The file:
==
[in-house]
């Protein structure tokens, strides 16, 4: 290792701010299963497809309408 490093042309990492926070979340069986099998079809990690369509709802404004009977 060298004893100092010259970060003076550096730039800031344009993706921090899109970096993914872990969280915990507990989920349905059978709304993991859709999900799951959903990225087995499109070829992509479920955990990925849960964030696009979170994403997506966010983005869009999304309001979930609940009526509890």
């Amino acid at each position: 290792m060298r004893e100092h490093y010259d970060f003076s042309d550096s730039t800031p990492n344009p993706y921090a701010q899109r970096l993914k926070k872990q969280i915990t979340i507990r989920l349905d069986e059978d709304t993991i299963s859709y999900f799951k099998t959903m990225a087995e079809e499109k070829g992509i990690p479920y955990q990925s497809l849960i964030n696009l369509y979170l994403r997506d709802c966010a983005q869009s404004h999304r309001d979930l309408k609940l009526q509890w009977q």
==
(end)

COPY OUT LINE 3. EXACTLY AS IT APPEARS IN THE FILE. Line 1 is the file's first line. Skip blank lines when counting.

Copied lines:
């Amino acid at each position: 290792m060298r004893e100092h490093y010259d970060f003076s042309d550096s730039t800031p990492n344009p993706y921090a701010q899109r970096l993914k926070k872990q969280i915990t979340i507990r989920l349905d069986e059978d709304t993991i299963s859709y999900f799951k099998t959903m990225a087995e079809e499109k070829g992509i990690p479920y955990q990925s497809l849960i964030n696009l369509y979170l994403r997506d709802c966010a983005q869009s404004h999304r309001d979930l309408k609940l009526q509890w009977q």